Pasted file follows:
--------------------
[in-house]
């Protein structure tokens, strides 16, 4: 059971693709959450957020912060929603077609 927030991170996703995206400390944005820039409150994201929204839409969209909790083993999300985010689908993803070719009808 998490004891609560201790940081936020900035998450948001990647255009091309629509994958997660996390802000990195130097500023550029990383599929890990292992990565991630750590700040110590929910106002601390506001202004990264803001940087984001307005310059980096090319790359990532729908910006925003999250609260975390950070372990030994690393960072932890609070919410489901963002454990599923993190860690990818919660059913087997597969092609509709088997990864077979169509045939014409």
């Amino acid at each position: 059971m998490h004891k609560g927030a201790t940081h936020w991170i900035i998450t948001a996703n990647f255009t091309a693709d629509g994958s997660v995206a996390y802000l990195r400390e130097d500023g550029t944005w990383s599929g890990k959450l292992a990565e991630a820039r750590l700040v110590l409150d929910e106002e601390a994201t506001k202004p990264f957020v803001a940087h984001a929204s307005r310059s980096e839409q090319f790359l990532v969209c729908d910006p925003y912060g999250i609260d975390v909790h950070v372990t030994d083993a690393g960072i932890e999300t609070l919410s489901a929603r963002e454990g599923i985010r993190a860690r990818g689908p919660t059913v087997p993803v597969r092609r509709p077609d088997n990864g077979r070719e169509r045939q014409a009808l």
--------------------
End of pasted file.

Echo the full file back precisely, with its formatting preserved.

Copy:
[in-house]
């Protein structure tokens, strides 16, 4: 059971693709959450957020912060929603077609 927030991170996703995206400390944005820039409150994201929204839409969209909790083993999300985010689908993803070719009808 998490004891609560201790940081936020900035998450948001990647255009091309629509994958997660996390802000990195130097500023550029990383599929890990292992990565991630750590700040110590929910106002601390506001202004990264803001940087984001307005310059980096090319790359990532729908910006925003999250609260975390950070372990030994690393960072932890609070919410489901963002454990599923993190860690990818919660059913087997597969092609509709088997990864077979169509045939014409």
């Amino acid at each position: 059971m998490h004891k609560g927030a201790t940081h936020w991170i900035i998450t948001a996703n990647f255009t091309a693709d629509g994958s997660v995206a996390y802000l990195r400390e130097d500023g550029t944005w990383s599929g890990k959450l292992a990565e991630a820039r750590l700040v110590l409150d929910e106002e601390a994201t506001k202004p990264f957020v803001a940087h984001a929204s307005r310059s980096e839409q090319f790359l990532v969209c729908d910006p925003y912060g999250i609260d975390v909790h950070v372990t030994d083993a690393g960072i932890e999300t609070l919410s489901a929603r963002e454990g599923i985010r993190a860690r990818g689908p919660t059913v087997p993803v597969r092609r509709p077609d088997n990864g077979r070719e169509r045939q014409a009808l």